If you are also interested in a specific variant (tailored for your organisation) of BirdRing, please contact me.

I have an iPhone.

Congratulations, most iPhone owners are very satisfied with their phone. However BirdRing is not available for iPhone and I also do not have plans to create an iPhone version. Some observers have chosen to use an additional Android phone or tablet, so they can use BirdRing. You can use BirdRing fine without internet connection, so you don’t need to pay for an additional mobile internet subscription. You can buy a great new Android devices for no more than about 100 euro. And of course you can try to find a used device for even less.

Privacy and permissions of the app

BirdRing does not collect personal information. Period. BirdRing does need two specific Android permissions for certain functions. Please read this explanation which permissions are required and why:

  1. Location: BirdRing helps you by using the location (GPS) function of your device to show the map, where you can click to enter the bird location. The location function is only active when you are entering a new observation. When you turn off your screen or switch to another app, the location function is deactivated to save power.
  2. Photo/media/files: this may seem strange, but do not worry, BirdRing does not look at your private files. This permission is required to temporarily save a (CSV) file on your device and pass it through to your email app, when you are sending your observation data to yourself.

BirdRing also uses some Google services: Play Store, Maps and Geo Location. You can read Google’s privacy statements to find out how Google uses your data.

Can I use BirdRing without internet connection?

Yes you can, for most things BirdRing works just fine without an internet connection. So you can use BirdRing on a device without a SIM card. However selecting a location on a map is kind of ‘blind’, as you don’t actually see the map, just your own position.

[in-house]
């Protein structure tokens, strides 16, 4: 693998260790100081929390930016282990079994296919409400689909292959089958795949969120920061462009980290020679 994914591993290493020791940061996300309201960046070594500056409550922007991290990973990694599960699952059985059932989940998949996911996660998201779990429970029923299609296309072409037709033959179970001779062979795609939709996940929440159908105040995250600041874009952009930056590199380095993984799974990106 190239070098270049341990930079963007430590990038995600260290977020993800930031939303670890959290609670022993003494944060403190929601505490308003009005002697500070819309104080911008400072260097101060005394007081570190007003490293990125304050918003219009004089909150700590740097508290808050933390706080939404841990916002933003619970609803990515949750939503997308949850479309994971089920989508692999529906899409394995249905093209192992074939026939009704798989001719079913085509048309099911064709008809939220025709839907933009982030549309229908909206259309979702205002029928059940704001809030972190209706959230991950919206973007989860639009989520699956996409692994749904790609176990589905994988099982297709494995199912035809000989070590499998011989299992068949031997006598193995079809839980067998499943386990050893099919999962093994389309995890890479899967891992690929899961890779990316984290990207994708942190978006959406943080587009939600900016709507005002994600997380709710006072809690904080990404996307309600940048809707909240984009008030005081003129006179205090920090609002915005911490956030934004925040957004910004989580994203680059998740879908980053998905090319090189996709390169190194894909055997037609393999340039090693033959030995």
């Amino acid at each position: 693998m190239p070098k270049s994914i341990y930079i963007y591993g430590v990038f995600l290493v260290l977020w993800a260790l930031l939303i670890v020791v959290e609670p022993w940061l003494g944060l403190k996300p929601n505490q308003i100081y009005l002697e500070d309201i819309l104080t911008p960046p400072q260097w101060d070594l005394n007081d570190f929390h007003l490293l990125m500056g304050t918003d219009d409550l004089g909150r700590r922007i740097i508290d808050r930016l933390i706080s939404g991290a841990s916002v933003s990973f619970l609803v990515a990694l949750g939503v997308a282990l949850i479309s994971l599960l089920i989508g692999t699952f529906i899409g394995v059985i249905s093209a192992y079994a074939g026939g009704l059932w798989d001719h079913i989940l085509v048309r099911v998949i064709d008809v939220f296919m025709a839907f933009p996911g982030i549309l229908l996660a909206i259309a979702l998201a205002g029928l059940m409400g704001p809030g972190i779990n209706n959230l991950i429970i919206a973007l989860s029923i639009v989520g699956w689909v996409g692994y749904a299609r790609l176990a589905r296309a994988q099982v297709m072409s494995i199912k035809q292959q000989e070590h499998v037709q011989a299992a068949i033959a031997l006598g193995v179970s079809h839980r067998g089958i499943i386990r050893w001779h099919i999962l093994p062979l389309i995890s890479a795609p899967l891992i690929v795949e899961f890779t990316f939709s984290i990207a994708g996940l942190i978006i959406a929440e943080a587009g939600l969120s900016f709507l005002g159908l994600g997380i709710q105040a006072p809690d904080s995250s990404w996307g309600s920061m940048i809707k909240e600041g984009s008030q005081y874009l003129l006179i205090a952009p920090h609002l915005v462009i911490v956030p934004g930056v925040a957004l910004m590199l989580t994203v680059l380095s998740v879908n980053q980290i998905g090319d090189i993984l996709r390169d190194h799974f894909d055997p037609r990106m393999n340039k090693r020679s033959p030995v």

Of course you can send your observations once you have a Wi-Fi connection to the internet.

Tip: if you have another device (like an iPhone) that has mobile internet, usually you can setup a Wi-Fi hotspot that enables you to access the internet from your Android device that does not have a mobile internet connection itself.

I have an idea how you can improve BirdRing even further

I appreciate if you want to share your idea with me. If I think your idea is useful for more users, I shall put it on the idea list and may implement it in a future version of BirdRing. Many of the current features of BirdRing are the result of user feedback.

You can contact me through the email address that you can find at the BirdRing app in de Google Play Store, Twitter and Facebook.

In which language is BirdRing available?

The language BirdRing (and all other apps) uses depend on the language settings of your device. The BirdRing app is available in 10 languages:

  • English
  • Dutch
  • German (thanks to Christine Kowallik)
  • French (thanks to Alain Fossé)
  • Italian (thanks to Dimitri Marrone)
  • Spanish (thanks to Antonio Gutierrez, Carlos Gutiérrez and others)
  • Portuguese (thanks to Hugo Lousa)
  • Swedish (thanks to Niklas Liljebäck)
  • Finnish (thanks to Tuomo Jaakkonen)
  • Norwegian (thanks to Håvard Husebø)
  • Estonian (soon…)
  • Polish (soon…)

Additionally, the species list is available in 8 more languages:

  • Scientific
  • Polish
  • Danish
  • Estonian
  • Lithuanian
  • Russian
  • Czech
  • Slovak

If anyone wants to help translate other parts of the app, please contact me.